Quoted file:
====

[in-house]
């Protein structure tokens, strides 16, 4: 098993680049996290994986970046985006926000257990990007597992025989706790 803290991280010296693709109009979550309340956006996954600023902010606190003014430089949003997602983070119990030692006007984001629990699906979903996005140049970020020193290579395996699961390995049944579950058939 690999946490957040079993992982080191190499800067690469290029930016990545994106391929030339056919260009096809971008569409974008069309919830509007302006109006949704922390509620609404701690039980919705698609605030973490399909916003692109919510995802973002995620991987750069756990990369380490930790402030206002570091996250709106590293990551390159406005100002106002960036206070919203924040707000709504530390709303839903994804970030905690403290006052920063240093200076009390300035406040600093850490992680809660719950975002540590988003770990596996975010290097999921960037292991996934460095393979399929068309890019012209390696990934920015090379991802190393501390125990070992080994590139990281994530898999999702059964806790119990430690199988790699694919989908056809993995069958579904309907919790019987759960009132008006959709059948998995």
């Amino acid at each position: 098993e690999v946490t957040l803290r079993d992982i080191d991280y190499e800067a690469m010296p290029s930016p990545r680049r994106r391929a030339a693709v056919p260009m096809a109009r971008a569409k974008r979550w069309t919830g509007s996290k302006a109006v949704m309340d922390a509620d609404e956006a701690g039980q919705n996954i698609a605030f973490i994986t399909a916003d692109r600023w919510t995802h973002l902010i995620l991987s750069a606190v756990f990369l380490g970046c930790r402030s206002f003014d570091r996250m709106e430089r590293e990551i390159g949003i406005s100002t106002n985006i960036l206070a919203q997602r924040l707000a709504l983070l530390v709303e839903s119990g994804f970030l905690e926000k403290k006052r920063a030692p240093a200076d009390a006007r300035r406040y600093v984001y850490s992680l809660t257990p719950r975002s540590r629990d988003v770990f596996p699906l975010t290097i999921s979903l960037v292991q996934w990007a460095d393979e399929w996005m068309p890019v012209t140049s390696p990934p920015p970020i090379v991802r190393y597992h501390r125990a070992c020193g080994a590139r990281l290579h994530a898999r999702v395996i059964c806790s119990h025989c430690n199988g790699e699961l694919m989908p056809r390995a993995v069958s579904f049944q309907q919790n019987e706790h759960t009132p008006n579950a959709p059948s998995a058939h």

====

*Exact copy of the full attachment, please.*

[in-house]
């Protein structure tokens, strides 16, 4: 098993680049996290994986970046985006926000257990990007597992025989706790 803290991280010296693709109009979550309340956006996954600023902010606190003014430089949003997602983070119990030692006007984001629990699906979903996005140049970020020193290579395996699961390995049944579950058939 690999946490957040079993992982080191190499800067690469290029930016990545994106391929030339056919260009096809971008569409974008069309919830509007302006109006949704922390509620609404701690039980919705698609605030973490399909916003692109919510995802973002995620991987750069756990990369380490930790402030206002570091996250709106590293990551390159406005100002106002960036206070919203924040707000709504530390709303839903994804970030905690403290006052920063240093200076009390300035406040600093850490992680809660719950975002540590988003770990596996975010290097999921960037292991996934460095393979399929068309890019012209390696990934920015090379991802190393501390125990070992080994590139990281994530898999999702059964806790119990430690199988790699694919989908056809993995069958579904309907919790019987759960009132008006959709059948998995």
């Amino acid at each position: 098993e690999v946490t957040l803290r079993d992982i080191d991280y190499e800067a690469m010296p290029s930016p990545r680049r994106r391929a030339a693709v056919p260009m096809a109009r971008a569409k974008r979550w069309t919830g509007s996290k302006a109006v949704m309340d922390a509620d609404e956006a701690g039980q919705n996954i698609a605030f973490i994986t399909a916003d692109r600023w919510t995802h973002l902010i995620l991987s750069a606190v756990f990369l380490g970046c930790r402030s206002f003014d570091r996250m709106e430089r590293e990551i390159g949003i406005s100002t106002n985006i960036l206070a919203q997602r924040l707000a709504l983070l530390v709303e839903s119990g994804f970030l905690e926000k403290k006052r920063a030692p240093a200076d009390a006007r300035r406040y600093v984001y850490s992680l809660t257990p719950r975002s540590r629990d988003v770990f596996p699906l975010t290097i999921s979903l960037v292991q996934w990007a460095d393979e399929w996005m068309p890019v012209t140049s390696p990934p920015p970020i090379v991802r190393y597992h501390r125990a070992c020193g080994a590139r990281l290579h994530a898999r999702v395996i059964c806790s119990h025989c430690n199988g790699e699961l694919m989908p056809r390995a993995v069958s579904f049944q309907q919790n019987e706790h759960t009132p008006n579950a959709p059948s998995a058939h």